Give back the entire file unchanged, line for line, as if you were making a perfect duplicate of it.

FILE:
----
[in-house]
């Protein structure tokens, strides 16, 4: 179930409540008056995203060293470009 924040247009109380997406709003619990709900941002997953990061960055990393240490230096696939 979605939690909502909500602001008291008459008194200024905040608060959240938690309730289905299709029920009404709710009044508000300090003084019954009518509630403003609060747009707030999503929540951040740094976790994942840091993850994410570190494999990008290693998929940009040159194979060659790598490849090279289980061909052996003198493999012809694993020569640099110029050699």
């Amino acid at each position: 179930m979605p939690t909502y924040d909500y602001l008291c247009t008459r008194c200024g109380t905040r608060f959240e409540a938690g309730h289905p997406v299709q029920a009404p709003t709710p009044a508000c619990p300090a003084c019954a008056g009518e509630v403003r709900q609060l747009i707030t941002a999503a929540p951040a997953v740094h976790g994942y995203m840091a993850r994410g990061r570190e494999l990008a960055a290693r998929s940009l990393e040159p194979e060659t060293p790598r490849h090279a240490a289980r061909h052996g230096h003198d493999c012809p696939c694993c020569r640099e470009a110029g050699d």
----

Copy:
[in-house]
């Protein structure tokens, strides 16, 4: 179930409540008056995203060293470009 924040247009109380997406709003619990709900941002997953990061960055990393240490230096696939 979605939690909502909500602001008291008459008194200024905040608060959240938690309730289905299709029920009404709710009044508000300090003084019954009518509630403003609060747009707030999503929540951040740094976790994942840091993850994410570190494999990008290693998929940009040159194979060659790598490849090279289980061909052996003198493999012809694993020569640099110029050699």
């Amino acid at each position: 179930m979605p939690t909502y924040d909500y602001l008291c247009t008459r008194c200024g109380t905040r608060f959240e409540a938690g309730h289905p997406v299709q029920a009404p709003t709710p009044a508000c619990p300090a003084c019954a008056g009518e509630v403003r709900q609060l747009i707030t941002a999503a929540p951040a997953v740094h976790g994942y995203m840091a993850r994410g990061r570190e494999l990008a960055a290693r998929s940009l990393e040159p194979e060659t060293p790598r490849h090279a240490a289980r061909h052996g230096h003198d493999c012809p696939c694993c020569r640099e470009a110029g050699d």